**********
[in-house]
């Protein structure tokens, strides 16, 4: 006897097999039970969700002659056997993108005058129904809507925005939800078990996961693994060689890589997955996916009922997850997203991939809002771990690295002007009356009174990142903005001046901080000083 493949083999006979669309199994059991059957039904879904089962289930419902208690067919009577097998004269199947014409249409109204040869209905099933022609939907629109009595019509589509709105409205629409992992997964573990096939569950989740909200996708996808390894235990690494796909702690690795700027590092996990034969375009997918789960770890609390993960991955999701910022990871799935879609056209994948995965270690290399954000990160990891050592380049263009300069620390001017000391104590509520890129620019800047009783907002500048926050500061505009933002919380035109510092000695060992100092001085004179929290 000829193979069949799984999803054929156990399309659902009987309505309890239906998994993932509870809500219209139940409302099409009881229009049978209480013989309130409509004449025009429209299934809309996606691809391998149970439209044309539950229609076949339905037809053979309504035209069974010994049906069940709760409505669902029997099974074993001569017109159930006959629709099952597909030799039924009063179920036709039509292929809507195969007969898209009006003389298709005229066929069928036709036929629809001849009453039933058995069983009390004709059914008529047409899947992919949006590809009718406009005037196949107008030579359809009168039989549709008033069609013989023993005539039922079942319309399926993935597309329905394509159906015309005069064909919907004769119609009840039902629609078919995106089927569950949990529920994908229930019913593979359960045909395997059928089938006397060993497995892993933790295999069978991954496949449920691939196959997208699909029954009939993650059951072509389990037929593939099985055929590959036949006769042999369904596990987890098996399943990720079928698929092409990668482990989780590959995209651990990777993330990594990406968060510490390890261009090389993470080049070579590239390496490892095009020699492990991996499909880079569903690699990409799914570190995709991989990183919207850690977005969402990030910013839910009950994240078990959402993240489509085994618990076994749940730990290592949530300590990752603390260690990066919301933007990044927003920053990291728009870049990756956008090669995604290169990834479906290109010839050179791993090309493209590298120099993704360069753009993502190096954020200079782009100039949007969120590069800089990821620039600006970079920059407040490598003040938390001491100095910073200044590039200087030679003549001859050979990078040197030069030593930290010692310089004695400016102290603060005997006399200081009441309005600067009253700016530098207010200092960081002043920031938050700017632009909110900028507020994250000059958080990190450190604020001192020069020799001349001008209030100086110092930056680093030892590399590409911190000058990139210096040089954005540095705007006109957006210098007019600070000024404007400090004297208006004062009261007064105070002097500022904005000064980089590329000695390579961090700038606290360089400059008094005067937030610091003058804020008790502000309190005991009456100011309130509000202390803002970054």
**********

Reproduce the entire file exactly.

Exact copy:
[in-house]
């Protein structure tokens, strides 16, 4: 006897097999039970969700002659056997993108005058129904809507925005939800078990996961693994060689890589997955996916009922997850997203991939809002771990690295002007009356009174990142903005001046901080000083 493949083999006979669309199994059991059957039904879904089962289930419902208690067919009577097998004269199947014409249409109204040869209905099933022609939907629109009595019509589509709105409205629409992992997964573990096939569950989740909200996708996808390894235990690494796909702690690795700027590092996990034969375009997918789960770890609390993960991955999701910022990871799935879609056209994948995965270690290399954000990160990891050592380049263009300069620390001017000391104590509520890129620019800047009783907002500048926050500061505009933002919380035109510092000695060992100092001085004179929290 000829193979069949799984999803054929156990399309659902009987309505309890239906998994993932509870809500219209139940409302099409009881229009049978209480013989309130409509004449025009429209299934809309996606691809391998149970439209044309539950229609076949339905037809053979309504035209069974010994049906069940709760409505669902029997099974074993001569017109159930006959629709099952597909030799039924009063179920036709039509292929809507195969007969898209009006003389298709005229066929069928036709036929629809001849009453039933058995069983009390004709059914008529047409899947992919949006590809009718406009005037196949107008030579359809009168039989549709008033069609013989023993005539039922079942319309399926993935597309329905394509159906015309005069064909919907004769119609009840039902629609078919995106089927569950949990529920994908229930019913593979359960045909395997059928089938006397060993497995892993933790295999069978991954496949449920691939196959997208699909029954009939993650059951072509389990037929593939099985055929590959036949006769042999369904596990987890098996399943990720079928698929092409990668482990989780590959995209651990990777993330990594990406968060510490390890261009090389993470080049070579590239390496490892095009020699492990991996499909880079569903690699990409799914570190995709991989990183919207850690977005969402990030910013839910009950994240078990959402993240489509085994618990076994749940730990290592949530300590990752603390260690990066919301933007990044927003920053990291728009870049990756956008090669995604290169990834479906290109010839050179791993090309493209590298120099993704360069753009993502190096954020200079782009100039949007969120590069800089990821620039600006970079920059407040490598003040938390001491100095910073200044590039200087030679003549001859050979990078040197030069030593930290010692310089004695400016102290603060005997006399200081009441309005600067009253700016530098207010200092960081002043920031938050700017632009909110900028507020994250000059958080990190450190604020001192020069020799001349001008209030100086110092930056680093030892590399590409911190000058990139210096040089954005540095705007006109957006210098007019600070000024404007400090004297208006004062009261007064105070002097500022904005000064980089590329000695390579961090700038606290360089400059008094005067937030610091003058804020008790502000309190005991009456100011309130509000202390803002970054």